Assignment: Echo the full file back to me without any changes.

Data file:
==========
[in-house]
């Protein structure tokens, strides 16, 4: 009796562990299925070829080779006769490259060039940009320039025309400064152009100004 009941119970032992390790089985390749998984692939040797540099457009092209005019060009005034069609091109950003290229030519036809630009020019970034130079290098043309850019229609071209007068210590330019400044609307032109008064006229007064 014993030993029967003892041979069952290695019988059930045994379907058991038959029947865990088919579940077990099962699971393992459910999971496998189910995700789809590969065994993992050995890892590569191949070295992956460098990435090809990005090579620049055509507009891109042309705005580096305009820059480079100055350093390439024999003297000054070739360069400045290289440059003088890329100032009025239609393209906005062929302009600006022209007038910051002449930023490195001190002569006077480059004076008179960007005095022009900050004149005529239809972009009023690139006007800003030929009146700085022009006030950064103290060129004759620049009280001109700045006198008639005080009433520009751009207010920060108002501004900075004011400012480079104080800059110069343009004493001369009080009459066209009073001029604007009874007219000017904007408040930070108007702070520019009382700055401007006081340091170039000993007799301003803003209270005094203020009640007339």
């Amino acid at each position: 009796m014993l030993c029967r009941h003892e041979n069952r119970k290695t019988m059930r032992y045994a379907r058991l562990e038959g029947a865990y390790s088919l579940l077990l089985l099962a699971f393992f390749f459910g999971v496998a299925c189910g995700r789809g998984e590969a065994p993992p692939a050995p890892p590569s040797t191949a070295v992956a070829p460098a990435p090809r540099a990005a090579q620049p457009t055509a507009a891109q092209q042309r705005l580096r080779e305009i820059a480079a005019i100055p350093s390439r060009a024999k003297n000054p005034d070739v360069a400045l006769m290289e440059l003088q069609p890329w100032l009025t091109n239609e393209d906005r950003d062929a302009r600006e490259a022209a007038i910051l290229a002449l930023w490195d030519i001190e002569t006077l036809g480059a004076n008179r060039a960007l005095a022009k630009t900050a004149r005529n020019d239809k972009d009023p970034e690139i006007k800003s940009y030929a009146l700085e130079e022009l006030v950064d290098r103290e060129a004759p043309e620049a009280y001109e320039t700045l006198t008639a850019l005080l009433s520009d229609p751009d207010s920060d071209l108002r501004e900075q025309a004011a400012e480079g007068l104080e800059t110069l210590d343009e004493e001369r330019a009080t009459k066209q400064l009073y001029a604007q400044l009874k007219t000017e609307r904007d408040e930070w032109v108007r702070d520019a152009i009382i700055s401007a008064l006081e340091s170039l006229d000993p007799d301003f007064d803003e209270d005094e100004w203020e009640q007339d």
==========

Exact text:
[in-house]
């Protein structure tokens, strides 16, 4: 009796562990299925070829080779006769490259060039940009320039025309400064152009100004 009941119970032992390790089985390749998984692939040797540099457009092209005019060009005034069609091109950003290229030519036809630009020019970034130079290098043309850019229609071209007068210590330019400044609307032109008064006229007064 014993030993029967003892041979069952290695019988059930045994379907058991038959029947865990088919579940077990099962699971393992459910999971496998189910995700789809590969065994993992050995890892590569191949070295992956460098990435090809990005090579620049055509507009891109042309705005580096305009820059480079100055350093390439024999003297000054070739360069400045290289440059003088890329100032009025239609393209906005062929302009600006022209007038910051002449930023490195001190002569006077480059004076008179960007005095022009900050004149005529239809972009009023690139006007800003030929009146700085022009006030950064103290060129004759620049009280001109700045006198008639005080009433520009751009207010920060108002501004900075004011400012480079104080800059110069343009004493001369009080009459066209009073001029604007009874007219000017904007408040930070108007702070520019009382700055401007006081340091170039000993007799301003803003209270005094203020009640007339």
């Amino acid at each position: 009796m014993l030993c029967r009941h003892e041979n069952r119970k290695t019988m059930r032992y045994a379907r058991l562990e038959g029947a865990y390790s088919l579940l077990l089985l099962a699971f393992f390749f459910g999971v496998a299925c189910g995700r789809g998984e590969a065994p993992p692939a050995p890892p590569s040797t191949a070295v992956a070829p460098a990435p090809r540099a990005a090579q620049p457009t055509a507009a891109q092209q042309r705005l580096r080779e305009i820059a480079a005019i100055p350093s390439r060009a024999k003297n000054p005034d070739v360069a400045l006769m290289e440059l003088q069609p890329w100032l009025t091109n239609e393209d906005r950003d062929a302009r600006e490259a022209a007038i910051l290229a002449l930023w490195d030519i001190e002569t006077l036809g480059a004076n008179r060039a960007l005095a022009k630009t900050a004149r005529n020019d239809k972009d009023p970034e690139i006007k800003s940009y030929a009146l700085e130079e022009l006030v950064d290098r103290e060129a004759p043309e620049a009280y001109e320039t700045l006198t008639a850019l005080l009433s520009d229609p751009d207010s920060d071209l108002r501004e900075q025309a004011a400012e480079g007068l104080e800059t110069l210590d343009e004493e001369r330019a009080t009459k066209q400064l009073y001029a604007q400044l009874k007219t000017e609307r904007d408040e930070w032109v108007r702070d520019a152009i009382i700055s401007a008064l006081e340091s170039l006229d000993p007799d301003f007064d803003e209270d005094e100004w203020e009640q007339d």